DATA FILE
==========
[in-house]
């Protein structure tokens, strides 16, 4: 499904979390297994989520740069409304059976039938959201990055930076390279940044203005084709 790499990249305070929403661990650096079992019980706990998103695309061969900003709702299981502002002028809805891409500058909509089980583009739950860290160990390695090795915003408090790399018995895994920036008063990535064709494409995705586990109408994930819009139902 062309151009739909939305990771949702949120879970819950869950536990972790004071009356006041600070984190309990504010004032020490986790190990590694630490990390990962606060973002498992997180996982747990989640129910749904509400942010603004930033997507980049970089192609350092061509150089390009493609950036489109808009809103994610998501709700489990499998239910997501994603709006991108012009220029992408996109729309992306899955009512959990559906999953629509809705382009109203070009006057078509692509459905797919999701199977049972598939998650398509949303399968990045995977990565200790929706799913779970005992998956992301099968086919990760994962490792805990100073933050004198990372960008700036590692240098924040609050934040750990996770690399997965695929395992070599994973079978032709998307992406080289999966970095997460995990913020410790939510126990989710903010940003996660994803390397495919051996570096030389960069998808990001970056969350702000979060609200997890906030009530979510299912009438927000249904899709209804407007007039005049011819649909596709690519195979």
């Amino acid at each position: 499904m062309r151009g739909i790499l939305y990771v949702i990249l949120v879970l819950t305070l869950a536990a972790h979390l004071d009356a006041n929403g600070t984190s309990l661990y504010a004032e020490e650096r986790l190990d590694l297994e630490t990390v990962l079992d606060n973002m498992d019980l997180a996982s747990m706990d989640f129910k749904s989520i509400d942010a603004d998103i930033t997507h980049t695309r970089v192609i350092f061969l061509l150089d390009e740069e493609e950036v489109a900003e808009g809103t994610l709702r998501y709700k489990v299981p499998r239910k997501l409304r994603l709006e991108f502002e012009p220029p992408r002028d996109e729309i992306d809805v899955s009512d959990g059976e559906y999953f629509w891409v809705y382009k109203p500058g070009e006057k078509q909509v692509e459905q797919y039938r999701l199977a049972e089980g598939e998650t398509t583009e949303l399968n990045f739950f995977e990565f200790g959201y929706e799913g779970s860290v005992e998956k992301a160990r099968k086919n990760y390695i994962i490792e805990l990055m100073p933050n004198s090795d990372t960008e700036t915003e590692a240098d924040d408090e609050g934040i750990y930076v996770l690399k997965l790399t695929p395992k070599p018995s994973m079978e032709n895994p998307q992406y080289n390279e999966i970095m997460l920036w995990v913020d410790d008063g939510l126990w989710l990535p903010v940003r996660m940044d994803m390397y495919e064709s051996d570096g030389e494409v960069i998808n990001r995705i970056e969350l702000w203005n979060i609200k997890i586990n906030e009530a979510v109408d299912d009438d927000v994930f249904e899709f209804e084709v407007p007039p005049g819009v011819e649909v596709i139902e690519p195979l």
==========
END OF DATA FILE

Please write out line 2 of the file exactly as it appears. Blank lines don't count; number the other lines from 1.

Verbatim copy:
């Protein structure tokens, strides 16, 4: 499904979390297994989520740069409304059976039938959201990055930076390279940044203005084709 790499990249305070929403661990650096079992019980706990998103695309061969900003709702299981502002002028809805891409500058909509089980583009739950860290160990390695090795915003408090790399018995895994920036008063990535064709494409995705586990109408994930819009139902 062309151009739909939305990771949702949120879970819950869950536990972790004071009356006041600070984190309990504010004032020490986790190990590694630490990390990962606060973002498992997180996982747990989640129910749904509400942010603004930033997507980049970089192609350092061509150089390009493609950036489109808009809103994610998501709700489990499998239910997501994603709006991108012009220029992408996109729309992306899955009512959990559906999953629509809705382009109203070009006057078509692509459905797919999701199977049972598939998650398509949303399968990045995977990565200790929706799913779970005992998956992301099968086919990760994962490792805990100073933050004198990372960008700036590692240098924040609050934040750990996770690399997965695929395992070599994973079978032709998307992406080289999966970095997460995990913020410790939510126990989710903010940003996660994803390397495919051996570096030389960069998808990001970056969350702000979060609200997890906030009530979510299912009438927000249904899709209804407007007039005049011819649909596709690519195979």